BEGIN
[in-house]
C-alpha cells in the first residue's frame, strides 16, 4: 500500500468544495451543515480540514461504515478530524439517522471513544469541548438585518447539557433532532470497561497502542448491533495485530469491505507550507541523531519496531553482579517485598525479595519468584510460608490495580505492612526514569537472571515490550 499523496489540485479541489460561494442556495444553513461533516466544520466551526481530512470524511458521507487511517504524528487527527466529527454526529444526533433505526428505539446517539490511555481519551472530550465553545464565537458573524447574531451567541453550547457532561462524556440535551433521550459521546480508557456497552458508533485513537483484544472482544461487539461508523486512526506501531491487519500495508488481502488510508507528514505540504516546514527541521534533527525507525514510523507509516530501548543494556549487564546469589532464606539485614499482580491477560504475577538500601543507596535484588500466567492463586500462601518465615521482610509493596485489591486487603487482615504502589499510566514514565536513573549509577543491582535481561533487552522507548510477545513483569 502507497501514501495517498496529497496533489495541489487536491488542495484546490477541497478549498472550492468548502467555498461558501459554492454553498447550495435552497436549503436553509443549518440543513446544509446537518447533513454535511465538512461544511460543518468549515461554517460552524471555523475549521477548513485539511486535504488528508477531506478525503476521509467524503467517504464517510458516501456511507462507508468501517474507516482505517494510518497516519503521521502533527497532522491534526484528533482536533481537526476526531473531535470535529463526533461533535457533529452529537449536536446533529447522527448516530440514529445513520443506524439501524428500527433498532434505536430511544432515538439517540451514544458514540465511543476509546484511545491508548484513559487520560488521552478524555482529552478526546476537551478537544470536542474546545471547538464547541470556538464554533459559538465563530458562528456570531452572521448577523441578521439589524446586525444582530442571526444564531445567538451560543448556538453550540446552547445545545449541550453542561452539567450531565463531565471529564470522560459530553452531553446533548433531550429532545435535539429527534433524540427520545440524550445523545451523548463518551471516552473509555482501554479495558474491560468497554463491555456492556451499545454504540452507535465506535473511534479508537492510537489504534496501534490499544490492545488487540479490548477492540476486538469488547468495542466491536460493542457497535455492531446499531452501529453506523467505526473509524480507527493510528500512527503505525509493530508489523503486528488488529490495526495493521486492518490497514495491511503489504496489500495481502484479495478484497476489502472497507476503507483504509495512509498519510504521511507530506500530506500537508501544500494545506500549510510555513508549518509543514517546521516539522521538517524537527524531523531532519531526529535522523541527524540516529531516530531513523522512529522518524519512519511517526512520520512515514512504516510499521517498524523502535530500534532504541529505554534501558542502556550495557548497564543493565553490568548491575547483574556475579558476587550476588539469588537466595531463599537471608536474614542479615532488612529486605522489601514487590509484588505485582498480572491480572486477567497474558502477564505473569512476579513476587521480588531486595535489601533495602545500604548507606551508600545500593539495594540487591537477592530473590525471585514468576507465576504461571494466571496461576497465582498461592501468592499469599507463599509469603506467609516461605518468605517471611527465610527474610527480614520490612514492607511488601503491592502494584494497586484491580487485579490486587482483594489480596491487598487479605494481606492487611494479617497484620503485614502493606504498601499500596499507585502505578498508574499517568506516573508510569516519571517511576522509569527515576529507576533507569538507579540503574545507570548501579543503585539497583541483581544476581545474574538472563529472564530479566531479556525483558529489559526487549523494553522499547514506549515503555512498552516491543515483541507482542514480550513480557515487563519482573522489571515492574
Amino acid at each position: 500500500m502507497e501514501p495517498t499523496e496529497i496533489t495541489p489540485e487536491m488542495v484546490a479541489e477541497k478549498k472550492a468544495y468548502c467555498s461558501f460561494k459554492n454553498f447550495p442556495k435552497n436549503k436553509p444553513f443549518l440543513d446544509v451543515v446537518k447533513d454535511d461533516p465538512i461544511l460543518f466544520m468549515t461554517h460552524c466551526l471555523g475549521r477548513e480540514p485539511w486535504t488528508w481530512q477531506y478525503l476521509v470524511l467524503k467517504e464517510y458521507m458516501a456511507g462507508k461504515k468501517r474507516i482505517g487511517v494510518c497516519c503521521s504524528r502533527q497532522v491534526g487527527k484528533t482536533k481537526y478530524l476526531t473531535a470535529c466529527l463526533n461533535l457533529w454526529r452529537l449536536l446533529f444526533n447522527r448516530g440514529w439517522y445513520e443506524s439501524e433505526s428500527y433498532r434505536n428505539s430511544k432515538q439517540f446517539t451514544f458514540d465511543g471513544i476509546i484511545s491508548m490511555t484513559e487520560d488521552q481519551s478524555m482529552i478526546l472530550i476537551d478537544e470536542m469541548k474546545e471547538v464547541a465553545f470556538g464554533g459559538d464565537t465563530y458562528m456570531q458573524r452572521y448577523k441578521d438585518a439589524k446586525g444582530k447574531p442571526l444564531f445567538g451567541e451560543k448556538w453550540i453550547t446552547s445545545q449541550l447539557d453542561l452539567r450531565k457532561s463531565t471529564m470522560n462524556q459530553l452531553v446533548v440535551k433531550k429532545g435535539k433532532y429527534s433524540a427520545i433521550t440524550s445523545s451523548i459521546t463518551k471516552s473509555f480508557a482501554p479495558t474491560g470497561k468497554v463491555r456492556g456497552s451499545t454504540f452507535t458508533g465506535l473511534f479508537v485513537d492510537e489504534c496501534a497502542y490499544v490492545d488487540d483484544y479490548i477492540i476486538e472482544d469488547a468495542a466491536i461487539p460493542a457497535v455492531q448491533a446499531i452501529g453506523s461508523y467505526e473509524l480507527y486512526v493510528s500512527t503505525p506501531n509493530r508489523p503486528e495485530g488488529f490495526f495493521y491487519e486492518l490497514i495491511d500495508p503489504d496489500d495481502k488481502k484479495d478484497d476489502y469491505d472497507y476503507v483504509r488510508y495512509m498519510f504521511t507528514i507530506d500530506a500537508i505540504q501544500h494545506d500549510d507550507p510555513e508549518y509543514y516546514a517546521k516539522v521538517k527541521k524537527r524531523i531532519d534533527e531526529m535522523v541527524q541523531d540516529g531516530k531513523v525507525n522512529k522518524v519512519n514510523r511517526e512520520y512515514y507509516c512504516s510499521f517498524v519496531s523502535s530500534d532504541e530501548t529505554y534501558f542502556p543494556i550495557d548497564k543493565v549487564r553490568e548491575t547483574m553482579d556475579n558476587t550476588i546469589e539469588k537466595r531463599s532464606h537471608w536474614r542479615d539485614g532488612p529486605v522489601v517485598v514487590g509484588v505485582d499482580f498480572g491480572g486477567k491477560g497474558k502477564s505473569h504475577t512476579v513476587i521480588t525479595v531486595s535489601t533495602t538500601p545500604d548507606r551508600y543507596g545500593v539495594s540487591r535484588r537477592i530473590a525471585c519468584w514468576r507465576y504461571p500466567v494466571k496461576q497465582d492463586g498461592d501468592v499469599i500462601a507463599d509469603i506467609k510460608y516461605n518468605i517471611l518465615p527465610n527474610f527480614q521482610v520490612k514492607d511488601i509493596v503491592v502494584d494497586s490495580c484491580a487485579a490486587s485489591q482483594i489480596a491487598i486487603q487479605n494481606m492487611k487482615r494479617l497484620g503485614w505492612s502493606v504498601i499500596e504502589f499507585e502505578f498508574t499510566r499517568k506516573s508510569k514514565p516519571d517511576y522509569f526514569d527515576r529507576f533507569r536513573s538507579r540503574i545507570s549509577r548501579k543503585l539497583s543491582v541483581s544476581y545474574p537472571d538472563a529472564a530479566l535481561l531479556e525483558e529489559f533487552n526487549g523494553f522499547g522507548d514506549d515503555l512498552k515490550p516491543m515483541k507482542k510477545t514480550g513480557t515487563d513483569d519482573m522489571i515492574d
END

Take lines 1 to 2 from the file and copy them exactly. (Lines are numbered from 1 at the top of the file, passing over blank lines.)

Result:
[in-house]
C-alpha cells in the first residue's frame, strides 16, 4: 500500500468544495451543515480540514461504515478530524439517522471513544469541548438585518447539557433532532470497561497502542448491533495485530469491505507550507541523531519496531553482579517485598525479595519468584510460608490495580505492612526514569537472571515490550 499523496489540485479541489460561494442556495444553513461533516466544520466551526481530512470524511458521507487511517504524528487527527466529527454526529444526533433505526428505539446517539490511555481519551472530550465553545464565537458573524447574531451567541453550547457532561462524556440535551433521550459521546480508557456497552458508533485513537483484544472482544461487539461508523486512526506501531491487519500495508488481502488510508507528514505540504516546514527541521534533527525507525514510523507509516530501548543494556549487564546469589532464606539485614499482580491477560504475577538500601543507596535484588500466567492463586500462601518465615521482610509493596485489591486487603487482615504502589499510566514514565536513573549509577543491582535481561533487552522507548510477545513483569 502507497501514501495517498496529497496533489495541489487536491488542495484546490477541497478549498472550492468548502467555498461558501459554492454553498447550495435552497436549503436553509443549518440543513446544509446537518447533513454535511465538512461544511460543518468549515461554517460552524471555523475549521477548513485539511486535504488528508477531506478525503476521509467524503467517504464517510458516501456511507462507508468501517474507516482505517494510518497516519503521521502533527497532522491534526484528533482536533481537526476526531473531535470535529463526533461533535457533529452529537449536536446533529447522527448516530440514529445513520443506524439501524428500527433498532434505536430511544432515538439517540451514544458514540465511543476509546484511545491508548484513559487520560488521552478524555482529552478526546476537551478537544470536542474546545471547538464547541470556538464554533459559538465563530458562528456570531452572521448577523441578521439589524446586525444582530442571526444564531445567538451560543448556538453550540446552547445545545449541550453542561452539567450531565463531565471529564470522560459530553452531553446533548433531550429532545435535539429527534433524540427520545440524550445523545451523548463518551471516552473509555482501554479495558474491560468497554463491555456492556451499545454504540452507535465506535473511534479508537492510537489504534496501534490499544490492545488487540479490548477492540476486538469488547468495542466491536460493542457497535455492531446499531452501529453506523467505526473509524480507527493510528500512527503505525509493530508489523503486528488488529490495526495493521486492518490497514495491511503489504496489500495481502484479495478484497476489502472497507476503507483504509495512509498519510504521511507530506500530506500537508501544500494545506500549510510555513508549518509543514517546521516539522521538517524537527524531523531532519531526529535522523541527524540516529531516530531513523522512529522518524519512519511517526512520520512515514512504516510499521517498524523502535530500534532504541529505554534501558542502556550495557548497564543493565553490568548491575547483574556475579558476587550476588539469588537466595531463599537471608536474614542479615532488612529486605522489601514487590509484588505485582498480572491480572486477567497474558502477564505473569512476579513476587521480588531486595535489601533495602545500604548507606551508600545500593539495594540487591537477592530473590525471585514468576507465576504461571494466571496461576497465582498461592501468592499469599507463599509469603506467609516461605518468605517471611527465610527474610527480614520490612514492607511488601503491592502494584494497586484491580487485579490486587482483594489480596491487598487479605494481606492487611494479617497484620503485614502493606504498601499500596499507585502505578498508574499517568506516573508510569516519571517511576522509569527515576529507576533507569538507579540503574545507570548501579543503585539497583541483581544476581545474574538472563529472564530479566531479556525483558529489559526487549523494553522499547514506549515503555512498552516491543515483541507482542514480550513480557515487563519482573522489571515492574